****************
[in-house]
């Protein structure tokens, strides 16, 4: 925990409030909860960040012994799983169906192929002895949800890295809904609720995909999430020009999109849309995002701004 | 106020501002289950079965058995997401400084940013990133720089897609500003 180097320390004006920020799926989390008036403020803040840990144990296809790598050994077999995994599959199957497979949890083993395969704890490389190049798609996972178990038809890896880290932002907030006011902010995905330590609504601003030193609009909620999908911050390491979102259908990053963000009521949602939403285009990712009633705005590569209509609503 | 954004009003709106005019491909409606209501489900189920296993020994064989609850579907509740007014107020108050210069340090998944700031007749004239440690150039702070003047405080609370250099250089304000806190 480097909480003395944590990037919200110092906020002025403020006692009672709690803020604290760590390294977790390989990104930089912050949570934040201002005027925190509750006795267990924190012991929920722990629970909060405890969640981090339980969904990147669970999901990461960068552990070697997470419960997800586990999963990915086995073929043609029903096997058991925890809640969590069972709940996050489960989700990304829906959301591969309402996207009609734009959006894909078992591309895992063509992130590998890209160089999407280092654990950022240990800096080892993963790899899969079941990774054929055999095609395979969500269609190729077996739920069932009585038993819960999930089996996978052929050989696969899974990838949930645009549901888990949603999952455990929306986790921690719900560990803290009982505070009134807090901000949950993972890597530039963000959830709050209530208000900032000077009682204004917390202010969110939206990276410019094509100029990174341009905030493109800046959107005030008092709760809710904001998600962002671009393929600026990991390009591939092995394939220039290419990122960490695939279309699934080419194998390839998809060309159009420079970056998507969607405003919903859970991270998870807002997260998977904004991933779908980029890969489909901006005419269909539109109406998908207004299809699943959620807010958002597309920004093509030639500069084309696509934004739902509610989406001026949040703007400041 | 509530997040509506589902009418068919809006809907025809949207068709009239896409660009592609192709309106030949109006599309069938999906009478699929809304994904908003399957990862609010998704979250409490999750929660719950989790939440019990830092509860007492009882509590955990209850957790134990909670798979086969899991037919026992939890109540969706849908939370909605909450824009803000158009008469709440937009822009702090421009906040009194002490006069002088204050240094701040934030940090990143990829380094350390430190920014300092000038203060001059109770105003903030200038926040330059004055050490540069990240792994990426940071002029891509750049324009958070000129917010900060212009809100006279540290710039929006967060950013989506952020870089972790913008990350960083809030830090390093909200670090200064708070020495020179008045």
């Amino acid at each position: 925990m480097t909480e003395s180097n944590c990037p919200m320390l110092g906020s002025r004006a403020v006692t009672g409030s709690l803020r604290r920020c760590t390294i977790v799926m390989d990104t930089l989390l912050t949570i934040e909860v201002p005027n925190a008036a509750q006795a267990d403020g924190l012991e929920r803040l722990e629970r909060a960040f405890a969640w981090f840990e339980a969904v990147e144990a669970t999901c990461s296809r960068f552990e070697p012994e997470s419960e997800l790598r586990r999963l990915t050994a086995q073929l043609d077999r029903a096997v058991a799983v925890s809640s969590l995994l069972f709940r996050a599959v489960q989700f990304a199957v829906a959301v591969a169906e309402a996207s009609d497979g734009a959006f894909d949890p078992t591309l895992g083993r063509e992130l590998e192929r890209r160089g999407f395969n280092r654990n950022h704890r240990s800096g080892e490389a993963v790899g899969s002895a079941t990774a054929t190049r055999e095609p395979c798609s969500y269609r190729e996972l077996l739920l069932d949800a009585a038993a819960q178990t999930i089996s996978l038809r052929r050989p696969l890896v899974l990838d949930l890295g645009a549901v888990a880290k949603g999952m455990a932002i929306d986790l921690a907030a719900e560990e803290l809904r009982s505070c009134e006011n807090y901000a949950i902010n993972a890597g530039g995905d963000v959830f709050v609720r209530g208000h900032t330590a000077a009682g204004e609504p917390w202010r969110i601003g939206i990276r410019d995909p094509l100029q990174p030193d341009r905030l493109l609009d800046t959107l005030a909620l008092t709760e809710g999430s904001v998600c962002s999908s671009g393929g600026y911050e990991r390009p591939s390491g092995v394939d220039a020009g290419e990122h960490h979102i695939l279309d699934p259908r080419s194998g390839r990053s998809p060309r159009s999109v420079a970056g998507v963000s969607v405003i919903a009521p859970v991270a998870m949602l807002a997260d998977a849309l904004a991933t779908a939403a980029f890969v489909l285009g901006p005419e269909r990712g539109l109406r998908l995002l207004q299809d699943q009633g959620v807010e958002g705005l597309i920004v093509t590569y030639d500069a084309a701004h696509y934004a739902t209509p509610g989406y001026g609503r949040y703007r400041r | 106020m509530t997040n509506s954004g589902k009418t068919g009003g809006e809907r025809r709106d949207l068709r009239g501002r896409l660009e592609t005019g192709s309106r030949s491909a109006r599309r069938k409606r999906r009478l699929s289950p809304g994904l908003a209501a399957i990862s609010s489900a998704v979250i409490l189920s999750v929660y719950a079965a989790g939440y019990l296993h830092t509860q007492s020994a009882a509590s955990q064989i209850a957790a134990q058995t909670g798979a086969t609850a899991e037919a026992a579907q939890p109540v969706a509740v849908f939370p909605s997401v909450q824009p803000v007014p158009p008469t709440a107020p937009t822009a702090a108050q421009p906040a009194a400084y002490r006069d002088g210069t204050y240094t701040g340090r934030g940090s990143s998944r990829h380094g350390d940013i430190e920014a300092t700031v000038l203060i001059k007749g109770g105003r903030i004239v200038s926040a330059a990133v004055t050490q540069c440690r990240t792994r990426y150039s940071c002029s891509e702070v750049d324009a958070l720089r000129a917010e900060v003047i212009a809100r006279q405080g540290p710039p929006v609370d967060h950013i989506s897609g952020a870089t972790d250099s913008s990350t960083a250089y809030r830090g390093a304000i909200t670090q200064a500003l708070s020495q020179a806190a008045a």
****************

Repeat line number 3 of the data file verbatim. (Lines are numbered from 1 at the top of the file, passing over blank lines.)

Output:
């Amino acid at each position: 925990m480097t909480e003395s180097n944590c990037p919200m320390l110092g906020s002025r004006a403020v006692t009672g409030s709690l803020r604290r920020c760590t390294i977790v799926m390989d990104t930089l989390l912050t949570i934040e909860v201002p005027n925190a008036a509750q006795a267990d403020g924190l012991e929920r803040l722990e629970r909060a960040f405890a969640w981090f840990e339980a969904v990147e144990a669970t999901c990461s296809r960068f552990e070697p012994e997470s419960e997800l790598r586990r999963l990915t050994a086995q073929l043609d077999r029903a096997v058991a799983v925890s809640s969590l995994l069972f709940r996050a599959v489960q989700f990304a199957v829906a959301v591969a169906e309402a996207s009609d497979g734009a959006f894909d949890p078992t591309l895992g083993r063509e992130l590998e192929r890209r160089g999407f395969n280092r654990n950022h704890r240990s800096g080892e490389a993963v790899g899969s002895a079941t990774a054929t190049r055999e095609p395979c798609s969500y269609r190729e996972l077996l739920l069932d949800a009585a038993a819960q178990t999930i089996s996978l038809r052929r050989p696969l890896v899974l990838d949930l890295g645009a549901v888990a880290k949603g999952m455990a932002i929306d986790l921690a907030a719900e560990e803290l809904r009982s505070c009134e006011n807090y901000a949950i902010n993972a890597g530039g995905d963000v959830f709050v609720r209530g208000h900032t330590a000077a009682g204004e609504p917390w202010r969110i601003g939206i990276r410019d995909p094509l100029q990174p030193d341009r905030l493109l609009d800046t959107l005030a909620l008092t709760e809710g999430s904001v998600c962002s999908s671009g393929g600026y911050e990991r390009p591939s390491g092995v394939d220039a020009g290419e990122h960490h979102i695939l279309d699934p259908r080419s194998g390839r990053s998809p060309r159009s999109v420079a970056g998507v963000s969607v405003i919903a009521p859970v991270a998870m949602l807002a997260d998977a849309l904004a991933t779908a939403a980029f890969v489909l285009g901006p005419e269909r990712g539109l109406r998908l995002l207004q299809d699943q009633g959620v807010e958002g705005l597309i920004v093509t590569y030639d500069a084309a701004h696509y934004a739902t209509p509610g989406y001026g609503r949040y703007r400041r | 106020m509530t997040n509506s954004g589902k009418t068919g009003g809006e809907r025809r709106d949207l068709r009239g501002r896409l660009e592609t005019g192709s309106r030949s491909a109006r599309r069938k409606r999906r009478l699929s289950p809304g994904l908003a209501a399957i990862s609010s489900a998704v979250i409490l189920s999750v929660y719950a079965a989790g939440y019990l296993h830092t509860q007492s020994a009882a509590s955990q064989i209850a957790a134990q058995t909670g798979a086969t609850a899991e037919a026992a579907q939890p109540v969706a509740v849908f939370p909605s997401v909450q824009p803000v007014p158009p008469t709440a107020p937009t822009a702090a108050q421009p906040a009194a400084y002490r006069d002088g210069t204050y240094t701040g340090r934030g940090s990143s998944r990829h380094g350390d940013i430190e920014a300092t700031v000038l203060i001059k007749g109770g105003r903030i004239v200038s926040a330059a990133v004055t050490q540069c440690r990240t792994r990426y150039s940071c002029s891509e702070v750049d324009a958070l720089r000129a917010e900060v003047i212009a809100r006279q405080g540290p710039p929006v609370d967060h950013i989506s897609g952020a870089t972790d250099s913008s990350t960083a250089y809030r830090g390093a304000i909200t670090q200064a500003l708070s020495q020179a806190a008045a």